On the 6th of May, 1937, the aerospace industry was changed forever. As the infamous Hindenburg airship attempted to land in a New Jersey air dockyard, a small fire broke out aboard the ship. Within a few minutes the entire vehicle was engulfed in flames and 36 individuals inside the airship were killed (1). It was that disaster that seemingly put an end to the short lived era of zeppelins and airships for quite some time.
By far the greatest flaw of early 20th century airships was their reliance on hydrogen gas for buoyancy. Although hydrogen is “lighter than air” it also happens to be extremely flammable. It was this flammability that caused the Hindenburg to burn so violently. Thankfully, modern airships make use of helium, and not hydrogen, to make themselves buoyant. The primary benefit from using helium lies in the nature of the element. Helium is an inert gas, meaning that it will never react with any other element while still being lighter than air.
Fast forward to 2016, some 80 years later, and it seems as if lighter-than-air vehicles could slowly be making a comeback. While most airships nowadays are usually found circling various sporting events, one aerospace company is trying its hand at something completely different. The Worldwide Aeros Corporation is currently working on what it calls the “Aeroscraft”. This 555 foot-long experimental lighter-than-air vehicle is designed to be able to transport large amounts of cargo nearly anywhere in the world (2).
At first, the concept of airships ferrying cargo may seem a bit antiquated with modern infrastructure and technology. However, lighter-than-air vehicles such as the Aeroscraft offer numerous advantages over conventional fixed and rotary wing aircraft.
The greatest advantage of airships lies in their efficient use of fuel. Simply put, airships allow for larger possible payloads at significantly lower costs. The efficiency of an airship is due to its use of helium gas. While fixed wing aircraft must fight the force of gravity in order to stay airborne, airships are able to glide effortlessly through the skies while using a fraction of the energy. This means that an airship such as the Aeroscraft will require less fuel than a similarly sized conventional aircraft.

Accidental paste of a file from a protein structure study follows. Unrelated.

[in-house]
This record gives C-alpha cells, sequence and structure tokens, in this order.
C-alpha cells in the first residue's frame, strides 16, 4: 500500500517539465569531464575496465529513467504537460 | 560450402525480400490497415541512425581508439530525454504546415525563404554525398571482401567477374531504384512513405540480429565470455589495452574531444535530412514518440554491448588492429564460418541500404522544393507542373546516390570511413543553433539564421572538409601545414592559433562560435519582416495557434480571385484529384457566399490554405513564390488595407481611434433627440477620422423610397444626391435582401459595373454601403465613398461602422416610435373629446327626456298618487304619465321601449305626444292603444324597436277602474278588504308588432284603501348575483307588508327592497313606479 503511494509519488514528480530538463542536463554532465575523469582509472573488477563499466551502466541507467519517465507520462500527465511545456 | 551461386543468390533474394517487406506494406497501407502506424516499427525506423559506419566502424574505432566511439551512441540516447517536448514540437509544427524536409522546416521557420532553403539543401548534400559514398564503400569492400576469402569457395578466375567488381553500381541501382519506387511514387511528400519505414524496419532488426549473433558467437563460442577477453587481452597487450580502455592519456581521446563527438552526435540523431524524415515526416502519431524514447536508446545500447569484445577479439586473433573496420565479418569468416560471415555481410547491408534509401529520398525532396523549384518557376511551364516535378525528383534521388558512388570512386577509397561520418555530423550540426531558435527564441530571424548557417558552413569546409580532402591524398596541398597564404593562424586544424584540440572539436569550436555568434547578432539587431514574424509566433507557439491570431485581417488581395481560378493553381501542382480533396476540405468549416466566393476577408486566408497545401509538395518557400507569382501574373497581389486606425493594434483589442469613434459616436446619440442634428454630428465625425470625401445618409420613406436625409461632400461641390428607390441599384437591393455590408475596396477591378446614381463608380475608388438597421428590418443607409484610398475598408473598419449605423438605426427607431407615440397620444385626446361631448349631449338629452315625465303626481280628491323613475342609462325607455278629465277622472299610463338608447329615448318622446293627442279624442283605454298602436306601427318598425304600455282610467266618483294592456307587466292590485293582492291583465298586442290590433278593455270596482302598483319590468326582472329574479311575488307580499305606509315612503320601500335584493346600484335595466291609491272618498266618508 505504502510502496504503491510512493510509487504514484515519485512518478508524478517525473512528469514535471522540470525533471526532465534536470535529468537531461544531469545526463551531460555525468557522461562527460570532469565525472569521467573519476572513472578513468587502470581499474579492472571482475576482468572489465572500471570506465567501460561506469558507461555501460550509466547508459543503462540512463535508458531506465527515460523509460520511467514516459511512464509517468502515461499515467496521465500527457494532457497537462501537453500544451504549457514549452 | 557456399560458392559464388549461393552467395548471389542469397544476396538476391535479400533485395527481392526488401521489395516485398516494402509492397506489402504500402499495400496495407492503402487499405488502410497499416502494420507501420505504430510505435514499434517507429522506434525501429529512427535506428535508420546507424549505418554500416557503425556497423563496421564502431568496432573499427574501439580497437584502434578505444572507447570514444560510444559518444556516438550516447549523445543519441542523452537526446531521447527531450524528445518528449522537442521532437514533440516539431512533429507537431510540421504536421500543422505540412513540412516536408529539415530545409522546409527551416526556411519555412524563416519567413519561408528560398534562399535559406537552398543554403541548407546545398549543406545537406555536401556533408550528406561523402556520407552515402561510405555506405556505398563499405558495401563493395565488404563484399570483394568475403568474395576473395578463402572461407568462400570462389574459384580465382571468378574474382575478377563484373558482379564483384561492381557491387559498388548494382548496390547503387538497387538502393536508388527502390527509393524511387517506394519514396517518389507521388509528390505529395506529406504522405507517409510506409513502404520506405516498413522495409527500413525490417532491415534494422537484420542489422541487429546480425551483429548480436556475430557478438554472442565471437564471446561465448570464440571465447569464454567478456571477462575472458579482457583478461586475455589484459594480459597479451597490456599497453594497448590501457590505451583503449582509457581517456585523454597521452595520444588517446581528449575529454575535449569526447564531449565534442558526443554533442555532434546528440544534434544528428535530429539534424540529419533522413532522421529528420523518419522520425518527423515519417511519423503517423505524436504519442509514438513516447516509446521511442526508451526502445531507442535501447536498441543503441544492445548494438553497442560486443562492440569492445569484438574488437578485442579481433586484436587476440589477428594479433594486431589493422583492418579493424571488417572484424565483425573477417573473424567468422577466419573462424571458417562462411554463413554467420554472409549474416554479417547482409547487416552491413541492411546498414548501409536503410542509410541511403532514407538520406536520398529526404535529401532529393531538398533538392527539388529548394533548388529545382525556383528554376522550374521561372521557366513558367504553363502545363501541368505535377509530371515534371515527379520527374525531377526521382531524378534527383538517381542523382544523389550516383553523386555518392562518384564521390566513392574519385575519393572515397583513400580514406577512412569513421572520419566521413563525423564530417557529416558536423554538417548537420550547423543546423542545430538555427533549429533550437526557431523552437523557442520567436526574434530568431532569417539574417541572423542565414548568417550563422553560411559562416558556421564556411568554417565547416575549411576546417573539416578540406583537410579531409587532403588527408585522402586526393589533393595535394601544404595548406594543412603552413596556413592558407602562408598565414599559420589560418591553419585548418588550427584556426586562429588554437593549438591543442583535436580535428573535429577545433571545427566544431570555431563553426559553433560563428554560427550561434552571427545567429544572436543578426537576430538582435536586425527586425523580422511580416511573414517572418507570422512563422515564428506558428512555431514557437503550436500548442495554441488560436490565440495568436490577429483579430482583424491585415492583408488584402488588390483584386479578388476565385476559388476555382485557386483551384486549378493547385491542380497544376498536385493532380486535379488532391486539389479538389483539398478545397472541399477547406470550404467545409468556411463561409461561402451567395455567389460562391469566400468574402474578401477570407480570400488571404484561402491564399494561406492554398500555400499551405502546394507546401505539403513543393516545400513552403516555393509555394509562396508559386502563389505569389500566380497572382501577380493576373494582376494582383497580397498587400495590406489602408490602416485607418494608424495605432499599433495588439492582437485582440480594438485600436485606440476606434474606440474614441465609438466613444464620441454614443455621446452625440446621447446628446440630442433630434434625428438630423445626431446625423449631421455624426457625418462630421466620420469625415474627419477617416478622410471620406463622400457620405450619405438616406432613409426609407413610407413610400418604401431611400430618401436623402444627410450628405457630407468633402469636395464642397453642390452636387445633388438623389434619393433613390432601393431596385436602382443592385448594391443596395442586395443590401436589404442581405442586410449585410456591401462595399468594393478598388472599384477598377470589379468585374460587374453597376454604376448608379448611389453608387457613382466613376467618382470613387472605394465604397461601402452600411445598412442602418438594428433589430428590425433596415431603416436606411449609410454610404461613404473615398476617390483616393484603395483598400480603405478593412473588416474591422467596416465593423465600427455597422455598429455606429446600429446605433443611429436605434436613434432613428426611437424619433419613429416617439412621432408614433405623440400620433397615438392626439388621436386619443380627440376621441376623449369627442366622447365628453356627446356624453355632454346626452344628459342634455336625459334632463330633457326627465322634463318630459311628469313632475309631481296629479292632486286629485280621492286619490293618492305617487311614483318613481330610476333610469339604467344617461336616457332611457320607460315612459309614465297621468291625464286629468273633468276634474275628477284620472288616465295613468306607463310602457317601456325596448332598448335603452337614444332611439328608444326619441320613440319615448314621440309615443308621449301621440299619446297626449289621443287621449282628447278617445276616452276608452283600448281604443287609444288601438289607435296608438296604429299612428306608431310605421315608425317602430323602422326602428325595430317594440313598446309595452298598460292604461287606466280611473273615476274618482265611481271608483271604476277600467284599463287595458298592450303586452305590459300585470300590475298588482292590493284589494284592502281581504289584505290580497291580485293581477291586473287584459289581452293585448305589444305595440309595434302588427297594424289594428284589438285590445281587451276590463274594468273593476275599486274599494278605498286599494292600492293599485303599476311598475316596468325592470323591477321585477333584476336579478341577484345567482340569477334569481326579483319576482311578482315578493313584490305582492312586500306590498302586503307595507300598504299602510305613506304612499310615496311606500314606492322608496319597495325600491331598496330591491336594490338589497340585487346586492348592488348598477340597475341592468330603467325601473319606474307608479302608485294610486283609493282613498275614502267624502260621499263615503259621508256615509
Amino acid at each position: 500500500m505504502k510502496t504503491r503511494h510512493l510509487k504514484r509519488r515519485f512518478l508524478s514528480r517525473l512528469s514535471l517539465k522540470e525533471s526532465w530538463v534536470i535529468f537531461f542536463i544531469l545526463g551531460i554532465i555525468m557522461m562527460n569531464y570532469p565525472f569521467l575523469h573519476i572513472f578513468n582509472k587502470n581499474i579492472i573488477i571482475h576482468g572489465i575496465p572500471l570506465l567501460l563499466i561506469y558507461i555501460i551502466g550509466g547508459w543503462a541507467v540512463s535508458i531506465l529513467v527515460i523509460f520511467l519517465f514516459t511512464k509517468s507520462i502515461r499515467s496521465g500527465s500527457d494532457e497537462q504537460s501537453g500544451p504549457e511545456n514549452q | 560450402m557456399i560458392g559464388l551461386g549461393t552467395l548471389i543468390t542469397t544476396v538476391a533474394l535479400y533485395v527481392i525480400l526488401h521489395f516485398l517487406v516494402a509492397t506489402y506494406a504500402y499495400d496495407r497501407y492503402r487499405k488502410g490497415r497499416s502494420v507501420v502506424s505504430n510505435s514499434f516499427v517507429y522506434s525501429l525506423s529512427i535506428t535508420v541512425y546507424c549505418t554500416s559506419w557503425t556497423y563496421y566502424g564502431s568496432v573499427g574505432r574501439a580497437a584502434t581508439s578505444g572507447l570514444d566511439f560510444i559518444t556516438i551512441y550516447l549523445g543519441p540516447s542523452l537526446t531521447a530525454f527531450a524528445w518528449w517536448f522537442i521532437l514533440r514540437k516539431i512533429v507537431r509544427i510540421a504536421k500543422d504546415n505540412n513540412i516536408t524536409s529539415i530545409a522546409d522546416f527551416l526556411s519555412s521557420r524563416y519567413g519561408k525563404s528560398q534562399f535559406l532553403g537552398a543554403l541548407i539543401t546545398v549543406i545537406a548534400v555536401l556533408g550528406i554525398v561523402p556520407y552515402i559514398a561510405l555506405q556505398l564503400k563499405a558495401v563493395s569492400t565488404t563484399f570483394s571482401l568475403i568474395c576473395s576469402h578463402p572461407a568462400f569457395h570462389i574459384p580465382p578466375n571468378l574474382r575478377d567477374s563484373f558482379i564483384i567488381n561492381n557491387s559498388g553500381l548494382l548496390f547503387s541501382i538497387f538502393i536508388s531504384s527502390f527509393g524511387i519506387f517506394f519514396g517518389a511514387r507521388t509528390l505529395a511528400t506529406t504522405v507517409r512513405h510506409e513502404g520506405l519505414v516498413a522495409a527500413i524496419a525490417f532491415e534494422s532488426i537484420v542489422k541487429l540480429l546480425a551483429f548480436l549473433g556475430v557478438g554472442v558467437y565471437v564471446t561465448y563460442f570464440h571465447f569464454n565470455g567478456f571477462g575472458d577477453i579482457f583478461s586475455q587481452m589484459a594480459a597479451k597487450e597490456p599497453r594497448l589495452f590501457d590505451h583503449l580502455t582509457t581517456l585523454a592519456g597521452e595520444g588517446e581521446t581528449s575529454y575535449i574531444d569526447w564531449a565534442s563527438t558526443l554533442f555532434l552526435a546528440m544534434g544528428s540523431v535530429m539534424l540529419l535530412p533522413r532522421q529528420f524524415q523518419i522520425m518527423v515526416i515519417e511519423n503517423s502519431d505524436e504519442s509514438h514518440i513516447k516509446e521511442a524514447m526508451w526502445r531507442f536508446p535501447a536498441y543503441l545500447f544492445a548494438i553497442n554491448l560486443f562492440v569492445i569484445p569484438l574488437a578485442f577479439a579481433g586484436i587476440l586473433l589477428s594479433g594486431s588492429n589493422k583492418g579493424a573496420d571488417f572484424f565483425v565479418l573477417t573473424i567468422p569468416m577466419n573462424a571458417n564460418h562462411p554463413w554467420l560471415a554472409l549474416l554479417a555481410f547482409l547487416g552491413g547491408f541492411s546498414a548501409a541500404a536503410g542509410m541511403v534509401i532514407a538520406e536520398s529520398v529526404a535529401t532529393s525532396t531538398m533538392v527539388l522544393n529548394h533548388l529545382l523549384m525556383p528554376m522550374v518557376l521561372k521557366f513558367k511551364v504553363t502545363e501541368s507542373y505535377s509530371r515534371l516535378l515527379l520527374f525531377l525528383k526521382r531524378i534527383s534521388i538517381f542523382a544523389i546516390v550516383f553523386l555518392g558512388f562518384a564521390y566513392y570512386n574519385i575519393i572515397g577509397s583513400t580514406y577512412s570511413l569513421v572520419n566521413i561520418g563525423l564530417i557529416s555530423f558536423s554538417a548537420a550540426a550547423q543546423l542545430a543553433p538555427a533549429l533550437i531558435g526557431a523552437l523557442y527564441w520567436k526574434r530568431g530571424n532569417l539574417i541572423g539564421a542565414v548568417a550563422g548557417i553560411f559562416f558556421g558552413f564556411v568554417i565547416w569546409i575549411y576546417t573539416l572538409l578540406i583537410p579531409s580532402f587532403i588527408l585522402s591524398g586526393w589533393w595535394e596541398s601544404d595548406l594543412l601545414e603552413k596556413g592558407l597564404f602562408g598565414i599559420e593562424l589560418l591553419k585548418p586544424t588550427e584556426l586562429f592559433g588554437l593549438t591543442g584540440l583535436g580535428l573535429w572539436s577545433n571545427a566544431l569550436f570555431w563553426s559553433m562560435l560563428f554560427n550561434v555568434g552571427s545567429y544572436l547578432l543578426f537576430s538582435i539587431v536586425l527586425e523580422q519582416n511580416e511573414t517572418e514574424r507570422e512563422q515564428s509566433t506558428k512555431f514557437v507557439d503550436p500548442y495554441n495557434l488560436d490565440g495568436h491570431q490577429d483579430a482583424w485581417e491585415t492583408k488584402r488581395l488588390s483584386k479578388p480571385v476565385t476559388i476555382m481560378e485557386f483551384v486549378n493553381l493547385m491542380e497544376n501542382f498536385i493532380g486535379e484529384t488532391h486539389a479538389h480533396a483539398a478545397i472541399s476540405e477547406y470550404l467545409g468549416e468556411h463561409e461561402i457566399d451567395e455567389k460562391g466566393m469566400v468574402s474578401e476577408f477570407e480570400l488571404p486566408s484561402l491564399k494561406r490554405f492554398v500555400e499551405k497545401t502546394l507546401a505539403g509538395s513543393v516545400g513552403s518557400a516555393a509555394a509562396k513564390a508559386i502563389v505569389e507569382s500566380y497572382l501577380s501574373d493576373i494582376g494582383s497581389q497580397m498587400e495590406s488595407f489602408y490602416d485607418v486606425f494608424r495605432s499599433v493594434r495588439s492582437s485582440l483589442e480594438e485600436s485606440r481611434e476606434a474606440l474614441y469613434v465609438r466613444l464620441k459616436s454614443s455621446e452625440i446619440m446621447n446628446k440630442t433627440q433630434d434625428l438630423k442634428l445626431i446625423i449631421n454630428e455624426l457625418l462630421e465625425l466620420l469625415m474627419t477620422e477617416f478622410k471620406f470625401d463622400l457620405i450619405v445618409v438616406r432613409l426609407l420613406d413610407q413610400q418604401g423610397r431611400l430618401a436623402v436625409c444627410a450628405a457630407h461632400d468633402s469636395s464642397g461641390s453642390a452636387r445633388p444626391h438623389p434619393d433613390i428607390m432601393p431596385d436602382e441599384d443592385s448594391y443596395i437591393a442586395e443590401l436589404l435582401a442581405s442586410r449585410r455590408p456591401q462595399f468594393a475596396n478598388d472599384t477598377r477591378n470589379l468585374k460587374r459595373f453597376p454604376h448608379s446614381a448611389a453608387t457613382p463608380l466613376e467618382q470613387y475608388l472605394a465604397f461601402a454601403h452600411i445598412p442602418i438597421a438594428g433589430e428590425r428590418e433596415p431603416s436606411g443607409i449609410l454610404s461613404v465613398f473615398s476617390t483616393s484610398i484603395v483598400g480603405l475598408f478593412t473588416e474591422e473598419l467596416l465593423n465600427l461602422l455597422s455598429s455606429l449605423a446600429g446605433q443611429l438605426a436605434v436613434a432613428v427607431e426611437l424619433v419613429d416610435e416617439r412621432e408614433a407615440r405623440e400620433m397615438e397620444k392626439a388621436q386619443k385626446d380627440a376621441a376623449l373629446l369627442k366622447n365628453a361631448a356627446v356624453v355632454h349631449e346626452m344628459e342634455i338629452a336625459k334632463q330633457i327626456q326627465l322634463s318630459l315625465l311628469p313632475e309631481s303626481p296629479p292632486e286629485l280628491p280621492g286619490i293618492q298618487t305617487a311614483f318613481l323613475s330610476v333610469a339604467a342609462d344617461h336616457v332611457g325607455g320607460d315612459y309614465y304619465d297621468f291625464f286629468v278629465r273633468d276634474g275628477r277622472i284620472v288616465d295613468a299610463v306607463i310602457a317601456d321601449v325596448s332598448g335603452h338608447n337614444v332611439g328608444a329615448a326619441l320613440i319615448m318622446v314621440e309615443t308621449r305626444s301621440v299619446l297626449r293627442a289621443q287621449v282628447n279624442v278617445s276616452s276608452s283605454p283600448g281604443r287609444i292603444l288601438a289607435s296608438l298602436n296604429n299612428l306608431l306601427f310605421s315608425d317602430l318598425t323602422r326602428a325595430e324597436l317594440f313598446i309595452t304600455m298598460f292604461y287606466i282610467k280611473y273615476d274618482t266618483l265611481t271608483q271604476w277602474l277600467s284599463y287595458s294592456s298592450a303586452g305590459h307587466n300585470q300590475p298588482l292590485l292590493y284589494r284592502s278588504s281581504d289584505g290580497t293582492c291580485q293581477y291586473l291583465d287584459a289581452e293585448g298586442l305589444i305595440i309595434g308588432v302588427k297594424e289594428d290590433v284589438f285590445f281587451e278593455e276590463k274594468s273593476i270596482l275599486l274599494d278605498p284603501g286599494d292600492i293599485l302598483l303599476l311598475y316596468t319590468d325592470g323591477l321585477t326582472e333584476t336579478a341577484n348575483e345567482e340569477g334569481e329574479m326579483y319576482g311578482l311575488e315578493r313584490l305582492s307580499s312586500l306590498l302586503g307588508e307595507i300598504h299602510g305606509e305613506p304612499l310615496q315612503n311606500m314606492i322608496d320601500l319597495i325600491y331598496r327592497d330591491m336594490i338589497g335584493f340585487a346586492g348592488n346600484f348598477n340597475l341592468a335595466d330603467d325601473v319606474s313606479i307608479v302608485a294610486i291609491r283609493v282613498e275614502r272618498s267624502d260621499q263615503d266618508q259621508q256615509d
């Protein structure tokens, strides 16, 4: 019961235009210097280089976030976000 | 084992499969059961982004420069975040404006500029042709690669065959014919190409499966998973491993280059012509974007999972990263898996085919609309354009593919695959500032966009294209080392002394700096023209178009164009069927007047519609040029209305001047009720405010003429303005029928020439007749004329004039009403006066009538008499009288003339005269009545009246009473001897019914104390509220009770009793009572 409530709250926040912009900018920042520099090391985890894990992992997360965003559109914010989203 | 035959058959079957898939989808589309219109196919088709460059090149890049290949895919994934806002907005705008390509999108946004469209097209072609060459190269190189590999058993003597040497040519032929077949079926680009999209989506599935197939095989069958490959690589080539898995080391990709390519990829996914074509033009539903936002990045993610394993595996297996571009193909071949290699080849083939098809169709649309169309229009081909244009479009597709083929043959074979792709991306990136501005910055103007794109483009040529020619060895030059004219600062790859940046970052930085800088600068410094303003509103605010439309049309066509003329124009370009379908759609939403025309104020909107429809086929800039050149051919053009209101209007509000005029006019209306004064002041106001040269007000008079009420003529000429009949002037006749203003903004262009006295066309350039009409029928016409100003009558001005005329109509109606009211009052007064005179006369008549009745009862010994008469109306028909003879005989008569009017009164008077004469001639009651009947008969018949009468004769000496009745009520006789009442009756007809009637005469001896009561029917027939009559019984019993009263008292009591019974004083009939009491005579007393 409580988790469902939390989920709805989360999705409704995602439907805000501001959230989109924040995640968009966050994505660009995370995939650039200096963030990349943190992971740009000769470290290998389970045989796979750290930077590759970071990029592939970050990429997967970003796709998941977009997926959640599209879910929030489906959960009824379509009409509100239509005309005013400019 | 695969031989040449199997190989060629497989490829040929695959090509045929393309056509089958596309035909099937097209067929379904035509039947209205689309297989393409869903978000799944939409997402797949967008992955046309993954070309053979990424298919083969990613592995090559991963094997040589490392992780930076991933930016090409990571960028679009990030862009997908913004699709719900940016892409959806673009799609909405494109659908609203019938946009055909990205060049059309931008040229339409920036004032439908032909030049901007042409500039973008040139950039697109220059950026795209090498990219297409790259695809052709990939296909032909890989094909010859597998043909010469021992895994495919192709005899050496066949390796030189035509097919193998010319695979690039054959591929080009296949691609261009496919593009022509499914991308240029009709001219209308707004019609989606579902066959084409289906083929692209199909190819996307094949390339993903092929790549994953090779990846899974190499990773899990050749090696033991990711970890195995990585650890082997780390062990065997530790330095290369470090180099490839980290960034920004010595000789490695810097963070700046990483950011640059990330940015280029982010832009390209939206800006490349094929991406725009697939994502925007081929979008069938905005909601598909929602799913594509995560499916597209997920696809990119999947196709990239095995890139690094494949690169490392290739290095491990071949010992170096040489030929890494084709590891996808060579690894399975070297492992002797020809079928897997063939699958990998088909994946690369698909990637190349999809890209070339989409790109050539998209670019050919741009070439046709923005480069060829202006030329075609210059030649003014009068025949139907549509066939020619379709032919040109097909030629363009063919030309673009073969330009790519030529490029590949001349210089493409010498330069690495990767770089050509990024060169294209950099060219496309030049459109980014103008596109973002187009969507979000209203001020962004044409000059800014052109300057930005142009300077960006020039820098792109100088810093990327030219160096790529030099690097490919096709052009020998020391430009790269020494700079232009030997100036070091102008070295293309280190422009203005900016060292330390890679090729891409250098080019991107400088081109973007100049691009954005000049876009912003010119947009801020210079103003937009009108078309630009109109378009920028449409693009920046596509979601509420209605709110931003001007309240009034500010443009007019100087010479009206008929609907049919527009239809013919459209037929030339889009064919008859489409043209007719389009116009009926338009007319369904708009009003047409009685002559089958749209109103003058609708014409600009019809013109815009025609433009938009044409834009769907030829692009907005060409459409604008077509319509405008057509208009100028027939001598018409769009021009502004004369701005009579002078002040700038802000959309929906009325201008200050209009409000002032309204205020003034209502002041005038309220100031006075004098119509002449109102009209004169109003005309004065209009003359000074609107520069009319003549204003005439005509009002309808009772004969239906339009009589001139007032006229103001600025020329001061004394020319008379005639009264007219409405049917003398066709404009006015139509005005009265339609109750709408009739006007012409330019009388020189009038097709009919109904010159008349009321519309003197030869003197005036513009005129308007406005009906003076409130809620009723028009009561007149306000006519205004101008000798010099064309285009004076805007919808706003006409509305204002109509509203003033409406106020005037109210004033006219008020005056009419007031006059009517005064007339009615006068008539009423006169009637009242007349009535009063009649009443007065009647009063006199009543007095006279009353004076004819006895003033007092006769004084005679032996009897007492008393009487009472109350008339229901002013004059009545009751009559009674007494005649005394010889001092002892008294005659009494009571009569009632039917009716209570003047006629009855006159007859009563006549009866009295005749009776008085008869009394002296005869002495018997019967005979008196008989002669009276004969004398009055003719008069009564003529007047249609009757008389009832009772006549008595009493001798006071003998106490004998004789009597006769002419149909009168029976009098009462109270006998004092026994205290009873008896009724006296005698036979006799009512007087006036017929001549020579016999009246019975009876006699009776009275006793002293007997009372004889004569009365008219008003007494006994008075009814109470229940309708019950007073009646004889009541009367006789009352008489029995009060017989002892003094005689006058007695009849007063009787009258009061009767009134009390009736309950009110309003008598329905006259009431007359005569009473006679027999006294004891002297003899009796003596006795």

Another significant advantage of lighter-than-air vehicles is their ability to land nearly anywhere. Where fixed wing aircraft require runways in order to take off and land, airships only require a relatively small landing pad. This means that airships can transport cargo in areas where airports, roads, or railroads are non-existent. For example, the Aeroscraft could deliver supplies across the expanse of the Canadian north, where roads are only operable one month out of the year (3).
While the future of airships is certainly exciting, we may have to wait a little longer before it is actually here. The Aeroscraft underwent testing in 2013 and since then Worldwide Aeros has been perfecting its internal components. Although there is no date set in stone, the Aeroscraft is expected to be ready for operation on a large scale within the next five years. If the Aeroscraft is a success, it could lead to a whole new generation of modern airships.
(1) By Noon on May 6th the Ship Had Reached Boston, and by 3:00 PM Hindenburg Was over the Skyscrapers of Manhattan in New York City (view Photograph). "The Hindenburg Disaster." Airshipsnet A Dirigible and Zeppelin History Site RSS. N.p., n.d. Web. 11 Sept. 2016.
(2) Dockrill, Peter. "Production Is Underway on the World's Largest Aircraft." ScienceAlert. N.p., 14 Sept. 2015. Web. 11 Sept. 2016.
(3) Dorminey, Bruce. "Is There a Future for Airships?" Scientific American. N.p., 03 May 2011. Web. 11 Sept. 2016.
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